It was extremely sweet of the Supreme Court to say earlier this week that daughters-in-law should be treated like family members. India’s patriarchy needs periodic legal admonishments to remind it that the idea of marriage was not meant to be easy access to free bonded labour. I just wish the honourable court, increasingly the last word on a society in flux, had worded its reprimand a little more thoughtfully.

Don’t treat your daughter-in-law like a slave with no rights is what the country’s apex court meant to say in a case of dowry harassment that resulted in the suicide of an Indian woman who gave up hope. Don’t treat your daughter-in-law like your housemaid is what the judges actually said, according to newspaper reports. It’s a clear reflection of the fact that we still treat our household help like slaves.

This issue has been discussed more than once in this space but I’m a firm believer in the virtue of hammering home key themes. The Mint archives hold enough horror stories about the rape and torture of domestic help. I’m lucky that I work with people who seem to worry about the same things.

Earlier this month, writer Mayank Austen Soofi who prowls the city in search of tales for Lounge and for his blog The Delhi Walla, helpfully alerted his readers to rules around Members’ Domestic Employees (MDE) at the Delhi Golf Club: “MDE are not permitted in the Club House, Lounges, Annexe, Golf Course etc. Ayahs are only allowed to sit in the demarcated area near the swings. In case member wishes to give her food, member has to pick the food from the counter and only then, can be given to Ayahs. Ayahs are not allowed to pick up food from the Counter. Ayahs accompanying members and their children in the Swimming Pool area can sit on the bench in front of the Tomb. Ayahs are not expected to use any other area and not allowed inside the Change Room. Ayahs during non-winter months can use demarcated area to sit in the tiled area in the front lawn."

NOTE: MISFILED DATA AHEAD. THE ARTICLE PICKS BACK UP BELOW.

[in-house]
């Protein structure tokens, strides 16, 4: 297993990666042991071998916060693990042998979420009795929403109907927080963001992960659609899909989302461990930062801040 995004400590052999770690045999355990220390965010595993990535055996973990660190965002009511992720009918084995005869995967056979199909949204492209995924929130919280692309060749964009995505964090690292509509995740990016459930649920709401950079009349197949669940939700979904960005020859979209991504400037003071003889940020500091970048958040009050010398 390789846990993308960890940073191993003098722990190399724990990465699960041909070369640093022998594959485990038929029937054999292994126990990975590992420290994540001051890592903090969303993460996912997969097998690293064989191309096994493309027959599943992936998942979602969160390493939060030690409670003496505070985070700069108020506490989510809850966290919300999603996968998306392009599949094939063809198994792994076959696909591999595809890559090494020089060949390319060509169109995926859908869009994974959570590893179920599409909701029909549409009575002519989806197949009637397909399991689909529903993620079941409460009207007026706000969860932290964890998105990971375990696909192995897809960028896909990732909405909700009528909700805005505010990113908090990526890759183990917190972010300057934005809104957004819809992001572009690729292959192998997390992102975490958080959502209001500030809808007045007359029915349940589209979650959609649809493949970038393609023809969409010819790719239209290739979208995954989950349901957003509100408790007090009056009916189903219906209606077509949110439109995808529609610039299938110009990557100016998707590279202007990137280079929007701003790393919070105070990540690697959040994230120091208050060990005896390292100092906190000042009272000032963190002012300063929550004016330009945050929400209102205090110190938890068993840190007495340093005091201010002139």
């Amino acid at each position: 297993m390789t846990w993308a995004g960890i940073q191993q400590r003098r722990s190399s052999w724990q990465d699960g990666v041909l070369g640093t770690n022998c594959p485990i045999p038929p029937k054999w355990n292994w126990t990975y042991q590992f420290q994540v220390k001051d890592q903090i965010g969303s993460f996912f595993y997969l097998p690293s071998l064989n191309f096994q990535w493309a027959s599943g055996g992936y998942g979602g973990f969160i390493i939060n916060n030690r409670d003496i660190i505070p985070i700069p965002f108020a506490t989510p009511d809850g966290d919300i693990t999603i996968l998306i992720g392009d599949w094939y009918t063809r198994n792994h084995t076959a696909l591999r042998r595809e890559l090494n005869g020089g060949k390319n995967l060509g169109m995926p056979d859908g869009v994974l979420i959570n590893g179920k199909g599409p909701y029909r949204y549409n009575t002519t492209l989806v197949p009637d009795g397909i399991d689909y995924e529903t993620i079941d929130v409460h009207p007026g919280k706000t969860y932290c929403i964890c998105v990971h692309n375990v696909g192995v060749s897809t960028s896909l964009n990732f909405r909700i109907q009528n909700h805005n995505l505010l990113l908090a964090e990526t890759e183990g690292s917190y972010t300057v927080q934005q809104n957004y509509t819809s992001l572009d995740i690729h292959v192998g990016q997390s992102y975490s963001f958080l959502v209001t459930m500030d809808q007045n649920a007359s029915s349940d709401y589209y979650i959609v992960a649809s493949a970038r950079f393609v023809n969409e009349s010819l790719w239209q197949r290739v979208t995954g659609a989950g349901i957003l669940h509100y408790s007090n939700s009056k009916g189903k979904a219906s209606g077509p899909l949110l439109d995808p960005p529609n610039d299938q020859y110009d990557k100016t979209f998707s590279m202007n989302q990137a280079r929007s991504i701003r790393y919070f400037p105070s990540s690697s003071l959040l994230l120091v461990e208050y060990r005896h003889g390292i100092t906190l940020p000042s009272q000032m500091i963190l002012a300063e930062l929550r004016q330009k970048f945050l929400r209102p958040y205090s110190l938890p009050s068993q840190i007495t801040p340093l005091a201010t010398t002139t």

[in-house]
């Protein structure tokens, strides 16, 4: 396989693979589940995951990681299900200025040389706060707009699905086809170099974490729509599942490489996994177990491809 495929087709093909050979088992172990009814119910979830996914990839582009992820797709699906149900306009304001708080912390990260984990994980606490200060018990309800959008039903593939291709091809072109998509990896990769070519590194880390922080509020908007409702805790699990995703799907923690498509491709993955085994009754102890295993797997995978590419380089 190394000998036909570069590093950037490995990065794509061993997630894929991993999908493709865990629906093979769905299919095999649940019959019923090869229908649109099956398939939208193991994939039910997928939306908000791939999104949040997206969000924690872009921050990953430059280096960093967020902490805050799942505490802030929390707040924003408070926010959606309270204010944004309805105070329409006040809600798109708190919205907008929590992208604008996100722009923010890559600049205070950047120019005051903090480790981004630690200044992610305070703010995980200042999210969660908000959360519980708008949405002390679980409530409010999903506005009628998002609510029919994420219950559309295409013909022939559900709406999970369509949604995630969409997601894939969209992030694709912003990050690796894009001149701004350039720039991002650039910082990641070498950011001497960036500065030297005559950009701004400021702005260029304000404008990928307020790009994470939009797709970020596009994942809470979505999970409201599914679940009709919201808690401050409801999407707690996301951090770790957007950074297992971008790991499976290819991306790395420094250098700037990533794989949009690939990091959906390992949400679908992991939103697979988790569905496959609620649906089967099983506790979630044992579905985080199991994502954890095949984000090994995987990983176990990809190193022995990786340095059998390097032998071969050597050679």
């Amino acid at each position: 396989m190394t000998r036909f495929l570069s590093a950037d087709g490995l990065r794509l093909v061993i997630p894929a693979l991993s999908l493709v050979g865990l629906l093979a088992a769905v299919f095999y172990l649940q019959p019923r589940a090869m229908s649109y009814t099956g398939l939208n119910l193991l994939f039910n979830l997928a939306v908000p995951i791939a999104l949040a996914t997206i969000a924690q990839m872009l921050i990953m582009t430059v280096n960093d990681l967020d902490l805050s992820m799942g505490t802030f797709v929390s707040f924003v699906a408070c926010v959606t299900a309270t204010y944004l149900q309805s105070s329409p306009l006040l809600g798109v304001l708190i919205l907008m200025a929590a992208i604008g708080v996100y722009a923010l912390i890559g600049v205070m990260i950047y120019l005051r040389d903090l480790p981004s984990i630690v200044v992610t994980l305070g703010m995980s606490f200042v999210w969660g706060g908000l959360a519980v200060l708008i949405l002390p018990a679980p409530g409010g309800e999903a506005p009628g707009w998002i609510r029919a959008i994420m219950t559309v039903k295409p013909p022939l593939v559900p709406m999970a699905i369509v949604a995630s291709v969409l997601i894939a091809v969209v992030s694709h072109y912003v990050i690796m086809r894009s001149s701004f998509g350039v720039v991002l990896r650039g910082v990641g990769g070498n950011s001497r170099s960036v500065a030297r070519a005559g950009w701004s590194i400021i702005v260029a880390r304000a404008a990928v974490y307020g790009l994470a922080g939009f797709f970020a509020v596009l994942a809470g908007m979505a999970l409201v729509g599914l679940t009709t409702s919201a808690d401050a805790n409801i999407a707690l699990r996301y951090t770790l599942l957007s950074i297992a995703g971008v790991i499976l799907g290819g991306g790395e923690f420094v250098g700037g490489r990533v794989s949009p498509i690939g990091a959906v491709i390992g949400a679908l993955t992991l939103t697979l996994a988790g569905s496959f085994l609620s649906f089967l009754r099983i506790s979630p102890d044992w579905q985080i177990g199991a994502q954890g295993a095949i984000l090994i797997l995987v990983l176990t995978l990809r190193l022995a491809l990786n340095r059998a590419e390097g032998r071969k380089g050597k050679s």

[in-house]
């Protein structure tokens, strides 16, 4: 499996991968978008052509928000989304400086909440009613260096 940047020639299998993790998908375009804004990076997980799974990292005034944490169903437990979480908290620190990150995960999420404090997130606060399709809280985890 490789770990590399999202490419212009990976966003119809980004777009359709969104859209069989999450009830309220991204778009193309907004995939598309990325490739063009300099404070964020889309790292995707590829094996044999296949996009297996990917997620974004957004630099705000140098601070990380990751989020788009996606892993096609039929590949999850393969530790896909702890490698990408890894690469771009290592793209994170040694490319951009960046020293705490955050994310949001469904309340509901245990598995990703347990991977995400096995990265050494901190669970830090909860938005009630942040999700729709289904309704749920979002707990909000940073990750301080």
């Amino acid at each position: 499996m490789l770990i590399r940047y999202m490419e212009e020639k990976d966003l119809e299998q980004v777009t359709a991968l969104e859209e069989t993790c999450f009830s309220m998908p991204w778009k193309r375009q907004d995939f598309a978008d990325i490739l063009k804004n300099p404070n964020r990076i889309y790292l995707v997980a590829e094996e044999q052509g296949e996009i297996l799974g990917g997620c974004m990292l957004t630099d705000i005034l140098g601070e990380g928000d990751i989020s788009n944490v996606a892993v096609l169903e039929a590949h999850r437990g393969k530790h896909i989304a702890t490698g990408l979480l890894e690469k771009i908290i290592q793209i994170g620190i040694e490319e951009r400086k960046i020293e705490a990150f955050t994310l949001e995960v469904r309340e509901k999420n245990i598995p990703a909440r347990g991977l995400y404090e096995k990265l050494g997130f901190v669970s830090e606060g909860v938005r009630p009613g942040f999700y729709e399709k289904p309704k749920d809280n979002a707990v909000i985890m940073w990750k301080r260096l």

Most Indian clubs follow a similar apartheid theme year-round. And for those clubs that do allow the maid in the dining room, her employers will ensure she hovers over their table, on standby, in case they need to hand over their toddler at any point between appetizers and dessert.

In a recent post on Kafila, Lounge contributor Veena Venugopal raged about the Parle Gold Star biscuit ad, starring Amitabh Bachchan, where a male employee shows initiative and changes the brand of his employer’s biscuit without checking with him. The ad ends with Bachchan telling his domestic help: Next time, don’t think.

Venugopal argues that we are all bad employers as far as our household staff is concerned. “The only reason we have been able to get along so conveniently while treating our employees like servants is because we have managed to prevent them from thinking."

Policymakers have been working on improving the rights of domestics, standardizing pay, registering this mass of workers, mostly women, whose numbers are variously estimated. In her book Seeing Like a Feminist, author Nivedita Menon says there are about 15 million people employed in this industry.

But policy is only one aspect of this issue. And semantics only a starting point. Menon says even replacing the word “servant" with “domestic help" is misleading. “Make no mistake—these are servants. They are treated as less than human, less than pet animals," she emphasizes. As in other modern-day social mysteries like The Case of the Immutable Indian Man, the real solution to this one too is all in our head.

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